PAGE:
[n.b. This is the complete text of the dispatch.]

Monday, March 11, 2013

Kenya / International Criminal Court

"Uhuru Kenyatta (centre left) and Francis Muthaura (centre right) were on the same side during the disputed 2007 election." (BBC Online)
ICC Drops Case against Kenya Violence Suspect Due to Stand Trial alongside Uhuru Kenyatta
By Daniel Howden
The Independent, March 11, 2013
"The International Criminal Court has dropped charges against one of the four alleged masterminds of the violence that followed Kenya’s elections in 2007. The move comes after two of the other indicted men, Uhuru Kenyatta and his running mate William Ruto, won last week's elections. Francis Muthaura, the former head of the civil service, had been due to stand trial in July along with Mr. Kenyatta but the case against him collapsed after a key witness recanted their testimony. 'Several people who may have provided important evidence regarding Mr Muthaura's actions, have died,' the ICC's chief prosecutor Fatou Bensouda said in a statement. 'While others are too afraid to testify for the prosecution.' The court, which has faced a series of setbacks since launching proceedings against six people it claims were 'most responsible' for the deaths of at least 1,300 people and the displacement of 600,000 more, now faces a battle for its own credibility against an elected president. Mr. Kenyatta, who hired the same political spin doctors who worked for the British chancellor George Osborne when he was in opposition, used the ICC indictment in his favour during the election campaign. With Kenya still haunted by the violence of its previous polls he presented his 'Uhuruto' ticket as a guarantee of peace and accused the West of siding with his rival Raila Odinga.

Syria / Gendercide

"Bodies revealed by the Queiq river's receding waters." (Thomas Rassloff/EPA)
Syria: The Story Behind One of the Most Shocking Images of the War
By Martin Chulov
The Guardian, March 11, 2013
"It is already one of the defining images of the Syrian civil war: a line of bodies at neatly spaced intervals lying on a river bed in the heart of Syria’s second city Aleppo. All 110 victims have been shot in the head, their hands bound with plastic ties behind their back. Their brutal execution only became apparent when the winter high waters of the Queiq river, which courses through the no man’s land between the opposition-held east of the city and the regime-held west, subsided in January. It's a picture that raises so many questions: who were these men? How did they die? Why? What does their story tell us about the wretched disintegration of Syria? A Guardian investigation has established a grisly narrative behind the worst -- and most visible -- massacre to have taken place here. All the men were from neighbourhoods in the eastern rebel-held part of Aleppo. Most were men of working age. Many disappeared at regime checkpoints. They may not be the last to be found. Locals have since dropped a grate from a bridge, directly over an eddy in the river. Corpses were still arriving 10 days after the original discovery on January 29, washed downstream by currents flushed by winter rains. Just after dawn on 29 January, a car pulled up outside a school being used as a rebel base in the Aleppo suburb of Bustan al-Qasr with news of the massacre. Since then a painstaking task to identify the victims and establish how they died has been inching forwards. The victims, many without names, were mostly buried within three days -- 48 hours longer than social custom dictates, to allow for their families to claim them. Ever since, relatives have been arriving to identify the dead from photographs taken by the rescuers.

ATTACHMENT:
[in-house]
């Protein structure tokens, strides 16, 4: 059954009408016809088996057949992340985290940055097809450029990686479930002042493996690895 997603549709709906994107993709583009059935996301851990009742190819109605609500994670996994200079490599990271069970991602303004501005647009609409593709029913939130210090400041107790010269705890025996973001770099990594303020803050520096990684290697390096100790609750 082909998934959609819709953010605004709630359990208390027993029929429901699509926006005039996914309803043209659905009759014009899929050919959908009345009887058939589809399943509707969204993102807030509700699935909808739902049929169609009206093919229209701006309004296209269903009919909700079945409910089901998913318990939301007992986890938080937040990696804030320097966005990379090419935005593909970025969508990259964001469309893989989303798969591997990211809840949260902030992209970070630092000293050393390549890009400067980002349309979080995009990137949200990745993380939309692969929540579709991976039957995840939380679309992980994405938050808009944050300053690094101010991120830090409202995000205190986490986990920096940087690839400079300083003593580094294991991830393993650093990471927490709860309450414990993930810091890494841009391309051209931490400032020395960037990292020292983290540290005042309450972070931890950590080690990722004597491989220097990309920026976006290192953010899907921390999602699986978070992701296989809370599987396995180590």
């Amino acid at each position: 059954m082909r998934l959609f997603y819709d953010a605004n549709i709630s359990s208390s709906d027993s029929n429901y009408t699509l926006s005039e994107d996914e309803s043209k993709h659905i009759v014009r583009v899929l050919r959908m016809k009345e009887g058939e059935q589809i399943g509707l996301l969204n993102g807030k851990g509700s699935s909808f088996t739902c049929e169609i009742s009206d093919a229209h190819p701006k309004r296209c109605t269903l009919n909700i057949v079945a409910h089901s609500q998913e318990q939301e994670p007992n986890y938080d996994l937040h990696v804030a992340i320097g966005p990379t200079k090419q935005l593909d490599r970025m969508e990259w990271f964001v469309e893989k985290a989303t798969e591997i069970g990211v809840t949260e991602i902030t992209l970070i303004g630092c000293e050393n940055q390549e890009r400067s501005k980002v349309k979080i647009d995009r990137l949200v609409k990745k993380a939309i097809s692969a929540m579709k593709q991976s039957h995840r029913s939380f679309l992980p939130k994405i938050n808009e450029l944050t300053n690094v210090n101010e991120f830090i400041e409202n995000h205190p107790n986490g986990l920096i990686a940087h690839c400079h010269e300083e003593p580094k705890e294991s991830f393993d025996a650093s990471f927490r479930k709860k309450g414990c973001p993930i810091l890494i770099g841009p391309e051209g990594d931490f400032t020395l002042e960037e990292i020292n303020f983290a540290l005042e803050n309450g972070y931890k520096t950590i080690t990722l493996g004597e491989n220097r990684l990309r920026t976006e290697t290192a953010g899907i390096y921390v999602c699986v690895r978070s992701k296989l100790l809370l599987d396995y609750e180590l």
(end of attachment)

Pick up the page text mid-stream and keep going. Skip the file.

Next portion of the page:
Sunday, March 10, 2013

Syria / Gendercide

"Residents attempt to identify bodies found along a river, at a school used as a field hospital in Aleppo's Bustan al-Qasr January 29, 2013. At least 65 people, apparently shot in the head, were found dead with their hands bound in a district of the northern Syrian city of Aleppo." (Zain Karam/Reuters)
Twenty Bodies Turn Up in Aleppo's "River of Martyrs"
Reuters dispatch, March 10, 2013
"Syrian opposition campaigners said at least 20 bodies of young men shot by security forces were found on Sunday in a small waterway running through the contested city of Aleppo. It was the largest number of bodies lifted in a single day from what became known as 'the river of martyrs', after 65 bodies turned up in late January. An average of several bodies a day have been appearing in the river since, several activists in the northern city, which is near Turkey, told Reuters. Most bodies found so far floated down the River Queiq to the opposition-held Bustan al-Qasr neighborhood after being dumped in an upstream district in central Aleppo under the control of President Bashar al-Assad's forces where several security compounds are located, opposition activists in Aleppo said. There was no official comment from the government. State media said the bodies found in January were those of people abducted and killed by the al Qaeda-linked al-Nusra Front. Syrian authorities have banned most independent media, making it difficult to verify reports from inside Syria. Video footage taken on Sunday, which could not be immediately verified, showed 16 bodies of young men dressed in casual clothes lying on the banks of the small stream. Some had their hands bound, and many appeared to have been shot in the head or had deep wounds to the neck.